Abstract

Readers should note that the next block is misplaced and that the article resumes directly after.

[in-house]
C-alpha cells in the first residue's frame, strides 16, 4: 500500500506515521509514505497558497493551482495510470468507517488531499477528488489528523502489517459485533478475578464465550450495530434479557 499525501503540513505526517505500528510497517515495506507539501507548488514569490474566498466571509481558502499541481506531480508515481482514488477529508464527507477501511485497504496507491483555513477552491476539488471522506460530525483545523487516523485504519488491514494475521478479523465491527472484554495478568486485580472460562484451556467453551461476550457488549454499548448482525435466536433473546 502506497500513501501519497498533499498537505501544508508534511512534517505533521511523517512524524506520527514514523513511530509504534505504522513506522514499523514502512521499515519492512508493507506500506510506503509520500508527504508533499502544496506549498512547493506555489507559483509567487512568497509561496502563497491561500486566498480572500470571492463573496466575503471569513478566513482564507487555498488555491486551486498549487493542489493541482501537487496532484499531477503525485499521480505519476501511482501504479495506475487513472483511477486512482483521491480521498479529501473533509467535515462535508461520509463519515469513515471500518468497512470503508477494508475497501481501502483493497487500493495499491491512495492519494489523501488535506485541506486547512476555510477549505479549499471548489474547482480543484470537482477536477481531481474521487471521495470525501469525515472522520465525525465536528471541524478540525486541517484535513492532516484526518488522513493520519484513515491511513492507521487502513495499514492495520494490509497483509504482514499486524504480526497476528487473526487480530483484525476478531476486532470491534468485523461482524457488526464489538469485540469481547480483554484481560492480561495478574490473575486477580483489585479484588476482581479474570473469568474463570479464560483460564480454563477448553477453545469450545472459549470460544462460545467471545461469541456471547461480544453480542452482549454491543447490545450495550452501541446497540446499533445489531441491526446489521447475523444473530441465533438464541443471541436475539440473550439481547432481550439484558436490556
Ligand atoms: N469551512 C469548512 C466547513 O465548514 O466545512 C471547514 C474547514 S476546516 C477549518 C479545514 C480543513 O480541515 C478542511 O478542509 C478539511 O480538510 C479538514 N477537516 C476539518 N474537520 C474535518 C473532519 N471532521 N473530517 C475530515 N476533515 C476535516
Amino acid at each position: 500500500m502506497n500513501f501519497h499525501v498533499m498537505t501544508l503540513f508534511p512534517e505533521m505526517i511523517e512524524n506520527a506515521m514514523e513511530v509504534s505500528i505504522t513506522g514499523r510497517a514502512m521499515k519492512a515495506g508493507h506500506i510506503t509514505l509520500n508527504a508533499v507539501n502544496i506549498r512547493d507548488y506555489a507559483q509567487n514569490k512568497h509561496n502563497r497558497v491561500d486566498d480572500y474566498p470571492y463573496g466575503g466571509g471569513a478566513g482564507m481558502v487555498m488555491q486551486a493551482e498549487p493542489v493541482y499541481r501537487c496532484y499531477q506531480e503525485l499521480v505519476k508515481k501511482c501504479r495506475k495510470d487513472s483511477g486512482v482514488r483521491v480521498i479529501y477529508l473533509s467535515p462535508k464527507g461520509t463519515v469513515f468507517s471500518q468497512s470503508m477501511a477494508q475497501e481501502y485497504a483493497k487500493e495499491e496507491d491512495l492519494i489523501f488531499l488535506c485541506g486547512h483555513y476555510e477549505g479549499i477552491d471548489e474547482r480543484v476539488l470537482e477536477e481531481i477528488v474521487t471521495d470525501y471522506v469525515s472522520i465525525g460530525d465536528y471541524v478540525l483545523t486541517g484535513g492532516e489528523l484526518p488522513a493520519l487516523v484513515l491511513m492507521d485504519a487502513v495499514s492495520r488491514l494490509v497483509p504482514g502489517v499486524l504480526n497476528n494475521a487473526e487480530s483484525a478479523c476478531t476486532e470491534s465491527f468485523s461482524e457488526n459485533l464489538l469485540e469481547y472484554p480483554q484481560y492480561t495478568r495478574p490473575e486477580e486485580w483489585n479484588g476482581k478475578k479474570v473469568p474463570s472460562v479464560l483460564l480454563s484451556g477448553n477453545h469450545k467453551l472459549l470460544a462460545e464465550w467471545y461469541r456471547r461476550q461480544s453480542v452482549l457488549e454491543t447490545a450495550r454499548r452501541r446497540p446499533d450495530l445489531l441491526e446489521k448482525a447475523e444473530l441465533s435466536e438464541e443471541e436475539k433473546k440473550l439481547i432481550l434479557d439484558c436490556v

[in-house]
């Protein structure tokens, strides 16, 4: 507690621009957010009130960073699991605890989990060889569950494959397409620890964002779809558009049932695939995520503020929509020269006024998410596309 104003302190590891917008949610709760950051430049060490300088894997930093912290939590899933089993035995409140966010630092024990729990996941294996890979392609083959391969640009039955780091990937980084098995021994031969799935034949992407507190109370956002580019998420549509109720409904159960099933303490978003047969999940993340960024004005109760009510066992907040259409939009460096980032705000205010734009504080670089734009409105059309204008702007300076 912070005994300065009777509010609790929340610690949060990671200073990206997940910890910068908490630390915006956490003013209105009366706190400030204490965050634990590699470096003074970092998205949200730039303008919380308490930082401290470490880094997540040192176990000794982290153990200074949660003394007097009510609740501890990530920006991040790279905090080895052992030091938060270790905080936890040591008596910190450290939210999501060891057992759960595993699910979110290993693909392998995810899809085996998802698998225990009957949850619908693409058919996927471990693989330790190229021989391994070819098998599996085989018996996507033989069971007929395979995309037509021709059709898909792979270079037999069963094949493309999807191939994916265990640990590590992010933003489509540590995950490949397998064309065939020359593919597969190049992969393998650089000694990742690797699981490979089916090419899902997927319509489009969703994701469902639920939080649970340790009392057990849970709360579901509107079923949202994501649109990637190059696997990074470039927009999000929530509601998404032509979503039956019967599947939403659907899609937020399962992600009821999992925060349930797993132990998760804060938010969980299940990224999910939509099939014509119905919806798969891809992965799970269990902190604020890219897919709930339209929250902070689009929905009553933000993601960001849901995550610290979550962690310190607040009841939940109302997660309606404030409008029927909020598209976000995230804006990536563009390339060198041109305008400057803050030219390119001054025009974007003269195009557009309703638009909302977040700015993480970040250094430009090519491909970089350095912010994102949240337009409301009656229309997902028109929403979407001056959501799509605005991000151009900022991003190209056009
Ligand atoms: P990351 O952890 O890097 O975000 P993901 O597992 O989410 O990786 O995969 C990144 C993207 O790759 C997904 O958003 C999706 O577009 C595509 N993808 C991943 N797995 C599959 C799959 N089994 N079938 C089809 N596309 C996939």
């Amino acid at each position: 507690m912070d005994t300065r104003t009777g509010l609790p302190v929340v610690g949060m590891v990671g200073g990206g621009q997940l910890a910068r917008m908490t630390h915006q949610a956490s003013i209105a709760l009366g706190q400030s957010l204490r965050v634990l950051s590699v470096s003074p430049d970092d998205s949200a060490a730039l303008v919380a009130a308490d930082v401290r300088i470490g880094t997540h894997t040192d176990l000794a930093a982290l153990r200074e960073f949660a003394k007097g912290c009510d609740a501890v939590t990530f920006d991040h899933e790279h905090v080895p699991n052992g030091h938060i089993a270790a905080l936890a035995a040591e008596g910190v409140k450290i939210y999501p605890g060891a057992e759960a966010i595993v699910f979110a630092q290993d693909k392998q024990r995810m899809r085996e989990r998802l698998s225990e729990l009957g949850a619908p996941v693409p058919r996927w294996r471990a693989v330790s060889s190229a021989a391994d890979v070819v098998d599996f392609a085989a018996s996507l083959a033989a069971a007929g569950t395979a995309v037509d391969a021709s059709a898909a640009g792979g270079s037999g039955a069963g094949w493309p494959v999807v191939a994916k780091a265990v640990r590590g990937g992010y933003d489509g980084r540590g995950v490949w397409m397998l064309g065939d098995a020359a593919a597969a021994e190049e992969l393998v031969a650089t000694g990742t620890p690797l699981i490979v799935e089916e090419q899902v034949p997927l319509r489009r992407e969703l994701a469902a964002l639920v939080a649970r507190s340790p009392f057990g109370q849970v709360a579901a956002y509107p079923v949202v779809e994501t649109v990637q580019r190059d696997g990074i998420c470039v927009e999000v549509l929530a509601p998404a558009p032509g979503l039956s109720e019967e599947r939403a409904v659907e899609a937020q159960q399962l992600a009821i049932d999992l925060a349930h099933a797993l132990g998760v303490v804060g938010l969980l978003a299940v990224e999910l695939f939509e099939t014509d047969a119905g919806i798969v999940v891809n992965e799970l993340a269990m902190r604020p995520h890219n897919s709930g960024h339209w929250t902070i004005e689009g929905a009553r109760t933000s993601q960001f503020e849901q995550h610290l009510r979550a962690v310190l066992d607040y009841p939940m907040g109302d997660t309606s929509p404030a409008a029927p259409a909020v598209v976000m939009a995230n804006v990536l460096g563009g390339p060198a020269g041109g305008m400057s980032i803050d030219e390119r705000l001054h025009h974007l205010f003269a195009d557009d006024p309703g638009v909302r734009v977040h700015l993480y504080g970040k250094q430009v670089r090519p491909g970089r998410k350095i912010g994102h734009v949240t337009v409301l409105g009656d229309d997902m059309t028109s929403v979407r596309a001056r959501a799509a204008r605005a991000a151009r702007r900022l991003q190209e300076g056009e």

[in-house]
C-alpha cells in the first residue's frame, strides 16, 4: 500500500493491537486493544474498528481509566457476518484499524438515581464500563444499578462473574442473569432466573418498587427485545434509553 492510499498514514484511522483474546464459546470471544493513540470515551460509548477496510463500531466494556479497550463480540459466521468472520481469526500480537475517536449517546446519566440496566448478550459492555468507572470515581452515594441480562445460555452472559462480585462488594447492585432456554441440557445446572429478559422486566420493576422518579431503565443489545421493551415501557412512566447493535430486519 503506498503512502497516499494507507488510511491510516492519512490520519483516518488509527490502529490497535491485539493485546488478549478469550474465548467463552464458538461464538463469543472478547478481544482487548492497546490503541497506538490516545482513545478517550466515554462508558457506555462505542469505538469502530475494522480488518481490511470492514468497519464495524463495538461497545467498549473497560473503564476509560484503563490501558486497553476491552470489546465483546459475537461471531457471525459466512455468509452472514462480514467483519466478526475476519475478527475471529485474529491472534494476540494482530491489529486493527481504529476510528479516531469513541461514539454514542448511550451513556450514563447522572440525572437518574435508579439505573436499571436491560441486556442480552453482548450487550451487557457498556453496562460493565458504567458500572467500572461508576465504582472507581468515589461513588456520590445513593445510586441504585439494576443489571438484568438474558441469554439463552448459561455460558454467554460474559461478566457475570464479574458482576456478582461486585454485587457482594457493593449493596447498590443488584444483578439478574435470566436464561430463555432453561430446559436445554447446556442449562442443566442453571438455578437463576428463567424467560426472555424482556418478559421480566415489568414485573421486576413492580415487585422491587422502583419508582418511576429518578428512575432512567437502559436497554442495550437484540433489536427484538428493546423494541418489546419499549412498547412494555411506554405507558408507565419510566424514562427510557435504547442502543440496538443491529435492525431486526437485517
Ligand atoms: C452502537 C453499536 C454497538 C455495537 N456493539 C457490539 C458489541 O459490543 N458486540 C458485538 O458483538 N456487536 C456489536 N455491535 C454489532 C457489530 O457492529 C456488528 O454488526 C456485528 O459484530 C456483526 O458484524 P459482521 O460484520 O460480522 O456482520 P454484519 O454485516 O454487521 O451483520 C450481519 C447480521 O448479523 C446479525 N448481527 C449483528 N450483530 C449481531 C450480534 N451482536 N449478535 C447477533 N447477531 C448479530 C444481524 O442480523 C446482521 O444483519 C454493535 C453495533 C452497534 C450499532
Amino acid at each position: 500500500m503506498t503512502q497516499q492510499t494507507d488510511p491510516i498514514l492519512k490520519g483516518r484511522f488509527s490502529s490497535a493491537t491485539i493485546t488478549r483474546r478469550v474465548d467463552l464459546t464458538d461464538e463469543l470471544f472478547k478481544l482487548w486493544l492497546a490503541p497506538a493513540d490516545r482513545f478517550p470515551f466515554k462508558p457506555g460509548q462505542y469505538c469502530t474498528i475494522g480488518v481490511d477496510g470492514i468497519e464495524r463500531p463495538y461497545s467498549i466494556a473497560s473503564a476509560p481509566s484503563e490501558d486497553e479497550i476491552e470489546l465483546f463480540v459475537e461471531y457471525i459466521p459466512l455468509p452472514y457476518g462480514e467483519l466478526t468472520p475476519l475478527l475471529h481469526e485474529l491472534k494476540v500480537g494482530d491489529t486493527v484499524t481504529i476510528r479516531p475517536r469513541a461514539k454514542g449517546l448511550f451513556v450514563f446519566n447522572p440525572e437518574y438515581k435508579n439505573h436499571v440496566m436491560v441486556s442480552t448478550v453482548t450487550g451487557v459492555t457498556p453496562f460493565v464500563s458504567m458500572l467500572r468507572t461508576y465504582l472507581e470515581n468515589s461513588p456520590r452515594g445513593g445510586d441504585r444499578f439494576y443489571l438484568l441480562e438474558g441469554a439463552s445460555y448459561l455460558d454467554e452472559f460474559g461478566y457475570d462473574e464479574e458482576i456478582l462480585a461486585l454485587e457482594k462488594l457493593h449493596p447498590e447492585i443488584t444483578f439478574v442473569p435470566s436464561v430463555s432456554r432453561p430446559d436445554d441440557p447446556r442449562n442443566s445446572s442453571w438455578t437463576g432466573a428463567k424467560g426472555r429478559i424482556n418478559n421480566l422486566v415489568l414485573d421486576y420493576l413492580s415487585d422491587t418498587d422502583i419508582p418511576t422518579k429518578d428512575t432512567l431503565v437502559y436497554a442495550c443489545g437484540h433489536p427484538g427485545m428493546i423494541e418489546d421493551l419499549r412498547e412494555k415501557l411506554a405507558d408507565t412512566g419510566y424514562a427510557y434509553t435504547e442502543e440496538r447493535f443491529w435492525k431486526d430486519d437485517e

Four distinct generations of monazite growth have been identified in samples from the Chesham Pond Nappe, and three (monazite compositional domains 2, 3, and 4) have been correlated with both temperature and mineral assemblage. Domain 1 cores were interpreted previously to be detrital relics or vestiges of an earlier Acadian metamorphism. The four monazite domains have been dated by in situ isotope and chemical methods; the following are chemical ages of each domain (weighted average ±2 standard errors of the mean): 400 ± 10 Ma (domain 1); 381 ± 8 Ma (domain 2); 372 ± 6 Ma (domain 3); 352 ± 14 Ma (domain 4). Heating and cooling rates derived from combining monazite ages, monazite thermometry, and 40Ar/39Ar closure temperatures are approximately 10–15 °C/m.y. for heating from 470 to 740 °C, approximately 8 °C/m.y. for cooling from 740 to 375 °C, and approximately 1–2 °C/m.y for cooling from 375 to 150 °C. Temperature-time paths calculated with monazite ages and monazite thermometry indicate that (1) plutonism at ca. 400 Ma was the likely heat source for the formation of monazite domain 1 and (2) monazite domains 2–4 were produced during a regional low-pressure, high-temperature metamorphism active between 380–350 Ma. The regional metamorphism is ascribed to lithospheric mantle delamination, followed by asthenospheric mantle upwelling, which heated a wide area of the Merrimack basin (southwestern New Hampshire, central Massachusetts, central Connecticut) to temperatures in excess of 725 °C. Monazite ages in the Chesham Pond Nappe and adjacent structural units to the west constrain the commencement of nappe overthrusting to roughly 355 Ma.

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